Youth Basketball Drills: Basic Footwork
When teaching fundamental basketball skills at the school level, or at a summer basketball camp, footwork is the only place to start. Good footwork is what allows offensive players to create space and finish shots. And it’s what allows defensive players to stay in front of their man, deny the offense the ball, retrieve rebounds and loose balls, and get into position to help their teammates. In short, no amount of ball-handling or dribbling skills in the world will help you if you don’t have solid footwork fundamentals.
Here are a few footwork drills to help young players develop the balance and coordination they need to be successful on the court:
Before your players progress toward more complex footwork, it’s important that they know how to position their bodies for quick bursts on the offensive and defensive sides of the ball. Run them through the basics of the offensive triple threat position, and defensive quick stance, making sure their feet are firmly planted shoulder-width apart, their knees and elbows are bent, and their arms are tucked close to their bodies and not out waving around. With younger players, it helps to practice the offensive stance without the ball first.
Triple Threat Footwork
Once they’ve got the fundamentals of the triple threat position, they can move on to some basic footwork drills. When playing offense, you want your players to spread out in order to stretch the defense. This involves having an innate sense of space and positioning on the court. This simple drill is designed to teach your players how to quickly transition from the triple threat stance, and build awareness of proper spacing on offense.
Step 1 – Arrange your players in two lines on both sides of the free throw lane.
Step 2 – Get your players into a quick stance position, and on your command, have them step with their right foot and jog to half court. When the first player gets out to about 19 feet, have the next player begin his run, and so on. Again, this is a simple drill, but after a while it will help build a good sense of proper spacing in your young players’ minds.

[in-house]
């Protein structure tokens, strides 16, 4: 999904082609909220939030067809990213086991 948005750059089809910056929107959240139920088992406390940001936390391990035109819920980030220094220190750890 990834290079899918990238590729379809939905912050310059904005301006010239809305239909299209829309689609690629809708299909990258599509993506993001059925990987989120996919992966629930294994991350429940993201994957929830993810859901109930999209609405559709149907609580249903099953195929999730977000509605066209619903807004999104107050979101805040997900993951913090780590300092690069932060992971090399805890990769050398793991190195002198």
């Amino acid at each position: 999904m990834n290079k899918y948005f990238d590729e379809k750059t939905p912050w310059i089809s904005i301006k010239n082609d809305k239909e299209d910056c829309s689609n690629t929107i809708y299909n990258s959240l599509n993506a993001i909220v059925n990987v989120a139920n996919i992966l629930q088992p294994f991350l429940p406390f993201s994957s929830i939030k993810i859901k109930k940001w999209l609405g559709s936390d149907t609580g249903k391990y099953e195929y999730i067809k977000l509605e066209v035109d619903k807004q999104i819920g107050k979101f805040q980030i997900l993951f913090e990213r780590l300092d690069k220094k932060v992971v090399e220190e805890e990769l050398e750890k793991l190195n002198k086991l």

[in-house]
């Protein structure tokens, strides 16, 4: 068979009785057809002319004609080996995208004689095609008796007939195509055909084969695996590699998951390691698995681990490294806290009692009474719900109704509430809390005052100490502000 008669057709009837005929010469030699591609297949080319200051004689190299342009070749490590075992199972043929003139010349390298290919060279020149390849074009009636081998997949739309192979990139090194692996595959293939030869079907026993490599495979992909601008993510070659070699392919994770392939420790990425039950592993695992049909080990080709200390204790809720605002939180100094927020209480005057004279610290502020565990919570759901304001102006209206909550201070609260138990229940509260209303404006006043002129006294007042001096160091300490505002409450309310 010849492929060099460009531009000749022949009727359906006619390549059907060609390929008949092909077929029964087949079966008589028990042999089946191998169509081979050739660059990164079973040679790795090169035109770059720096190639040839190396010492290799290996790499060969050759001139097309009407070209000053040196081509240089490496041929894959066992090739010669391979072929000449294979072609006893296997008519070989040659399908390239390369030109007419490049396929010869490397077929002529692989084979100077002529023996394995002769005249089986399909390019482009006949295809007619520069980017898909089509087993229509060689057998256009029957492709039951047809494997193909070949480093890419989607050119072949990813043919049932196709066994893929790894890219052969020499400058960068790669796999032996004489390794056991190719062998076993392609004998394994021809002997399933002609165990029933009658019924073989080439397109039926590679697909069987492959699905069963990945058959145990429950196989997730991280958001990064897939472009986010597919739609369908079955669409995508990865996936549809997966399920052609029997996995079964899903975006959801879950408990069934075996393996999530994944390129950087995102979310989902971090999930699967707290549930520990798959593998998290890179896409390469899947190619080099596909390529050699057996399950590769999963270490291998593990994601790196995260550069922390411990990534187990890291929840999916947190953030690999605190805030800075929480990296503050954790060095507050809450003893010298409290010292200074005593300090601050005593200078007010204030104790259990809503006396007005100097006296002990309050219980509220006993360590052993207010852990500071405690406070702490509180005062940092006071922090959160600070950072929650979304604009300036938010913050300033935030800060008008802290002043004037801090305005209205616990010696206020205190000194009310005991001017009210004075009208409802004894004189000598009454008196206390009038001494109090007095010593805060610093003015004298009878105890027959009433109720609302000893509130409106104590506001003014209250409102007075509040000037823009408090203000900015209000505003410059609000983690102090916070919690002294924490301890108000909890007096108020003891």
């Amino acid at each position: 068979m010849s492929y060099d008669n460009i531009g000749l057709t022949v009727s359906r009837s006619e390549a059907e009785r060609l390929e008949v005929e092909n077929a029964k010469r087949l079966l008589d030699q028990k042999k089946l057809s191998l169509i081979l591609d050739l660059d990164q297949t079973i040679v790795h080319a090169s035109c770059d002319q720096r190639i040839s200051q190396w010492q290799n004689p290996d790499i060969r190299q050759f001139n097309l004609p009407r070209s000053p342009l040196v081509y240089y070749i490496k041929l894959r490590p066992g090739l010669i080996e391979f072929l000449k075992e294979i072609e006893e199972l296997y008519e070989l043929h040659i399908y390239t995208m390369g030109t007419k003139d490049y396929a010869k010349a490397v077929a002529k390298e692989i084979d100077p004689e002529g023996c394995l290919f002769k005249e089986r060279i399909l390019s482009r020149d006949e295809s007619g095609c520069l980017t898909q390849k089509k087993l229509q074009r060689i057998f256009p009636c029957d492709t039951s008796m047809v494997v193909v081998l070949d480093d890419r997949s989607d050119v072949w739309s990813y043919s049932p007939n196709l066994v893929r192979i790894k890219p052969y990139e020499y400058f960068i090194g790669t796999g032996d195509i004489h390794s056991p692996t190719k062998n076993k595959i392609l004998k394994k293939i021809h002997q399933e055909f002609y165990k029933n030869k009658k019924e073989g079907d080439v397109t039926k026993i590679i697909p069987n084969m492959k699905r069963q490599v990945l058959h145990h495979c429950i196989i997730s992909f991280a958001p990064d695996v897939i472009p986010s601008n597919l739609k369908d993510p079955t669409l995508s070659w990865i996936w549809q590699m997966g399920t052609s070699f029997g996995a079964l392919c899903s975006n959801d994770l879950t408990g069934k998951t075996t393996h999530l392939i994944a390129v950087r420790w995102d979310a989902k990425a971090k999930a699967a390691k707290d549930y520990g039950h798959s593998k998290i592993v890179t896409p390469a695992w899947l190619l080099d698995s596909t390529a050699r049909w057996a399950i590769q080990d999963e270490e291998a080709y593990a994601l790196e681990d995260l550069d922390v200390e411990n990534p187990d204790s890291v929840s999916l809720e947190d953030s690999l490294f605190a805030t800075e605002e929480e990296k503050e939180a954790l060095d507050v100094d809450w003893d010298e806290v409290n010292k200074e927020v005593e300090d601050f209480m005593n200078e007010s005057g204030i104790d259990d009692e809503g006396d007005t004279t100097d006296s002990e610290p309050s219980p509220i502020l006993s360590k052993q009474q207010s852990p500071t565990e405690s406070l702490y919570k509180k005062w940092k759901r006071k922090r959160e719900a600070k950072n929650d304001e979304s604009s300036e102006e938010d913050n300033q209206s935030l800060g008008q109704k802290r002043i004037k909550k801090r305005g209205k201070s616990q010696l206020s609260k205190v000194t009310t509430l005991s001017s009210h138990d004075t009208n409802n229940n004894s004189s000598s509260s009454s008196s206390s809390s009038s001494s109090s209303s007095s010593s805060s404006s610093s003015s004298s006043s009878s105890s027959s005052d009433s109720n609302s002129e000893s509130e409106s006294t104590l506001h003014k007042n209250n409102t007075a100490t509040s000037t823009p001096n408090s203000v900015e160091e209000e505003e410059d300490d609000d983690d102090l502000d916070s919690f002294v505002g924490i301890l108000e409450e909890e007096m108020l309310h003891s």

The quick stop is a key footwork fundamental, allowing players to stop on a dime off the dribble, or when receiving a pass and immediately be in a position to pivot on either foot.
Step 1 – Line your players up on the baseline.
Step 2 – On your signal, have your players jog toward half court.
Step 3 – On your second whistle, your players will perform a quick stop. Try to mix up your timing, so your players can’t anticipate when to go into their quick stop. Watch to make sure they are not jumping and flying through the air. You want their hops to be small, quick and controlled. Make sure that they are landing softly but firmly on both feet in triple threat position.
Try to spend at least 15-20 minutes on footwork drills during every practice session. It’s best to do this early in the practice session so that these drills can serve as a foundation for the rest of the workout. The more your young players understand the importance of basic footwork, the better their game will progress as they continue to pick up more complex skills.
If a player really wants to improve their footwork on the court, they should consider signing up for summer basketball camp. Practicing in the off season is a great way to keep those newly-developed skills fresh and effective. Check out the Kenny Smith Basketball Camp for Boys and Girls for more information about summer registration.